masabi’s role in open source and the wider community
At Masabi, we use open source software as a key part of our app production toolchain. One of the great things about open source is that you can inspect the source code to see exactly how the software works. And if it doesn’t do quite what you want, or has a bug, you can fix it. And once you’ve fixed it, you can submit the change back to the open source project, so all of the users of the software benefit.
We recently did just this with an annoying bug in Jenkins. Jenkins is a piece of software we use to build our apps in different configurations, and we discovered that the list of available configurations was mysteriously omitting entries. We tried searching online, and while we found someone with a similar problem, we couldn’t find a solution, or even a good workaround. So, we decided to apply our skills as software developers to the problem.
Jenkins is hosted on Github, which is both an open source project host and a developer community. Being on Github made it really easy for us to download the original source code for Jenkins, and after a small amount of poking around we found the bug. The programmer had decided to use timestamps as a unique key, which meant any time there was more than one entry with the same timestamp, all but one of them was discarded.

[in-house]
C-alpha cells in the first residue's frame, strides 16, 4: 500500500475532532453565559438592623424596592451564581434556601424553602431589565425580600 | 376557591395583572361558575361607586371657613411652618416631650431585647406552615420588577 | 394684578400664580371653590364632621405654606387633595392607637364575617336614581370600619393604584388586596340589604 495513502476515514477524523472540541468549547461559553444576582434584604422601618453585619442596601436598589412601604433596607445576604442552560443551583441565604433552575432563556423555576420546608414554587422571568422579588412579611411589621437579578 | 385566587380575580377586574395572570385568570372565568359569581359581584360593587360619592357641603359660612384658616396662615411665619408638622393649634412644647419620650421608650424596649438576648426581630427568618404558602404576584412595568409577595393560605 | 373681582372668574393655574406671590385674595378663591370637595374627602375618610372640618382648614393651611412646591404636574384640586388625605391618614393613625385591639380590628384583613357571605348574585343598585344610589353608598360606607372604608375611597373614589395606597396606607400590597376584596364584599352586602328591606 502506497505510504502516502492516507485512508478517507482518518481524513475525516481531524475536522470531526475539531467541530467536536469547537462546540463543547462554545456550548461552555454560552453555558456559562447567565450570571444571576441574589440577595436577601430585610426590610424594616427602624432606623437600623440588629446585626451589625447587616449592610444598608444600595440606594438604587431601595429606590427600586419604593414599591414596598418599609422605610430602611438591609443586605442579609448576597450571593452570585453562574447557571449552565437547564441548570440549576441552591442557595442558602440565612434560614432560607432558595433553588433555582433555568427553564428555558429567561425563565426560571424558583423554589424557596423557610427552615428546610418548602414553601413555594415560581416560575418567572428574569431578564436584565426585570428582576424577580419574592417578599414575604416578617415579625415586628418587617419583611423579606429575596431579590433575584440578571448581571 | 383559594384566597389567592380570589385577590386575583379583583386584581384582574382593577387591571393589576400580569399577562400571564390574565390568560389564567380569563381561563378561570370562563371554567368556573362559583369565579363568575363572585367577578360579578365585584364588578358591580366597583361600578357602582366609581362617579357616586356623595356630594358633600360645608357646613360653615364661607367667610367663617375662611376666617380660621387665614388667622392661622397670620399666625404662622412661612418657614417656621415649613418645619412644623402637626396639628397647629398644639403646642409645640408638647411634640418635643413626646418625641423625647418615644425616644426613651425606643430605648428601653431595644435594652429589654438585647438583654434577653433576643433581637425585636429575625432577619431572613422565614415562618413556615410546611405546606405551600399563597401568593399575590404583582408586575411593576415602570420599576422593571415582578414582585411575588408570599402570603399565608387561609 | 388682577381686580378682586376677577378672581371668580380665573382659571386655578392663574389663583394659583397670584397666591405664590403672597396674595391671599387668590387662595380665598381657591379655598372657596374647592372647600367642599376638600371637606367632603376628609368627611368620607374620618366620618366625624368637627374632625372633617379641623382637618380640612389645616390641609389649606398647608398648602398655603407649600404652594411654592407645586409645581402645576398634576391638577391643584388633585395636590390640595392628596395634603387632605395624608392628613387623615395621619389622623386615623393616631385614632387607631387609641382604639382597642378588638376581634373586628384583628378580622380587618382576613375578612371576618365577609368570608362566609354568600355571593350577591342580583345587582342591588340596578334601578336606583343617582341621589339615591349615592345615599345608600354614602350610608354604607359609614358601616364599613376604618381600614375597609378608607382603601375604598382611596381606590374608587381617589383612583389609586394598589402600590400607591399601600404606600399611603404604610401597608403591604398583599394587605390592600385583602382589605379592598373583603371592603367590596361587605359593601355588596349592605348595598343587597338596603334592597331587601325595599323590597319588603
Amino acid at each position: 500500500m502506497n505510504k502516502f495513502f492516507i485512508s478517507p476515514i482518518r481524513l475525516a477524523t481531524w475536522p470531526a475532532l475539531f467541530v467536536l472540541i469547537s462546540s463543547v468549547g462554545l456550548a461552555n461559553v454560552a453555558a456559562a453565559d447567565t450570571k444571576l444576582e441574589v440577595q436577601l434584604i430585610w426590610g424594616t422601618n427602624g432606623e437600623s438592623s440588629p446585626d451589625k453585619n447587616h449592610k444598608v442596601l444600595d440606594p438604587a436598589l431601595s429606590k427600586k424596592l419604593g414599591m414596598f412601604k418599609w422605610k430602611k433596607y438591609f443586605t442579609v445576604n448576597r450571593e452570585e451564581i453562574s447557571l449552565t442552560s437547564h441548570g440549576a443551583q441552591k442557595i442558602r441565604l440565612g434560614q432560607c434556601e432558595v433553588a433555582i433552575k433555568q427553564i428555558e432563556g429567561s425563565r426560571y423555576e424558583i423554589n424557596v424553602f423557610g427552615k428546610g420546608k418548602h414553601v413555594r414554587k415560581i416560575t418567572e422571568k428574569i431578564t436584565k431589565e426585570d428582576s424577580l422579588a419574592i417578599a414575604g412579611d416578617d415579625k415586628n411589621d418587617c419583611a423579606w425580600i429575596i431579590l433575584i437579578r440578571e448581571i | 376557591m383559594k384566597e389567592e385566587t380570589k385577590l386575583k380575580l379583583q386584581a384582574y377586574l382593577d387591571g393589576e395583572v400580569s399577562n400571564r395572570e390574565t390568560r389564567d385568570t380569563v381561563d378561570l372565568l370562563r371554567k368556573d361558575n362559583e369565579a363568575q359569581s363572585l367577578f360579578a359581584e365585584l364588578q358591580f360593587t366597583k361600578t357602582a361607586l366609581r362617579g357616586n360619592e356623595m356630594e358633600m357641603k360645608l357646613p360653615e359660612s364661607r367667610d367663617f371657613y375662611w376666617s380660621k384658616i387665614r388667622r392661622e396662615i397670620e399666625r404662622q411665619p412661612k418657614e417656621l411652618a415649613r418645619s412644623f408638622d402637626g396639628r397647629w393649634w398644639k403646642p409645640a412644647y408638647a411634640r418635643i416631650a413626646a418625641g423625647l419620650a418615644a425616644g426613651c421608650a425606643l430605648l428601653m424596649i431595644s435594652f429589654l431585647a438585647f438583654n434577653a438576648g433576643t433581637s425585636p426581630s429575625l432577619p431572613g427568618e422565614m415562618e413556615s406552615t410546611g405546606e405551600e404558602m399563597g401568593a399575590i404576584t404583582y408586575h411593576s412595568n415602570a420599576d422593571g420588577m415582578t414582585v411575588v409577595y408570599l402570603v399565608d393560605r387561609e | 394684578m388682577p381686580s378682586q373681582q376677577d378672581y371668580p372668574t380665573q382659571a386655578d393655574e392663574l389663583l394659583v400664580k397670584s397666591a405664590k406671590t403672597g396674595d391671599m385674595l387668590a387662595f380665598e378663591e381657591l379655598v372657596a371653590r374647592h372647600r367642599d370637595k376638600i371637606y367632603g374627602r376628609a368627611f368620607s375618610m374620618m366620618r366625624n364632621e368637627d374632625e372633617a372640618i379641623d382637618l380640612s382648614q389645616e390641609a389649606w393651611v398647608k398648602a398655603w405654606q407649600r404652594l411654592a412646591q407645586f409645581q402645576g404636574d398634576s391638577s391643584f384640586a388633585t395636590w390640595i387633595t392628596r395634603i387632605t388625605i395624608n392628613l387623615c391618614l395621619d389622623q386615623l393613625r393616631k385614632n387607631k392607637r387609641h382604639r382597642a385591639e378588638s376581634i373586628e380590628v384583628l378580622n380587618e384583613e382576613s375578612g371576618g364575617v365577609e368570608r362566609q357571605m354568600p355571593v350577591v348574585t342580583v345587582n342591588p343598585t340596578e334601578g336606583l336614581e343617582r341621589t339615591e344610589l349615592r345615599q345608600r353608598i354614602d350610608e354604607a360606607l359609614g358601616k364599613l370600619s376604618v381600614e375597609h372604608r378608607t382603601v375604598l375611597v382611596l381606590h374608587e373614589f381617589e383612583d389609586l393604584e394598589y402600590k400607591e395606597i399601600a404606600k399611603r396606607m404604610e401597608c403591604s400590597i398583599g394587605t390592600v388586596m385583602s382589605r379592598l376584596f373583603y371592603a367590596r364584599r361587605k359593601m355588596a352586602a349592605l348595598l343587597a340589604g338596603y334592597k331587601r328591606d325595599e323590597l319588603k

We rewrote the problematic code, tested the fix on our system, and submitted it to the project maintainer. Github made this as simple as a few clicks on their website – there’s even a web interface for editing files. Within a few hours the project maintainer sent us a message to say, “Seems perfect”. Then a couple of days later our fix was merged into the main project, meaning all of the users of Jenkins will benefit from it in the future.
Open source software is a hugely valuable part of Masabi’s development ecosystem. For a growing technology company, open source projects like those hosted on Github are a great alternative to proprietary software because they’re inexpensive and usually very effective.
What we really like about it, though, is that it gives larger companies like us the opportunity to repay the development community by contributing to a global project, which potentially helps out other people and gives something back to companies still making their way in the world.
This blog post is an example of the sort of thing we do nearly everyday for open source projects, but wider example can be found in the work we did back in 2008 on improving Frontline SMS – an open source SMS hub aimed at the not-for-profit sector that allows people to send and receive SMS messages in bulk from a desktop client.
If you have and questions or comments about our work in open source, feel free to contact us or leave a comment below.
Mobile Application Engineer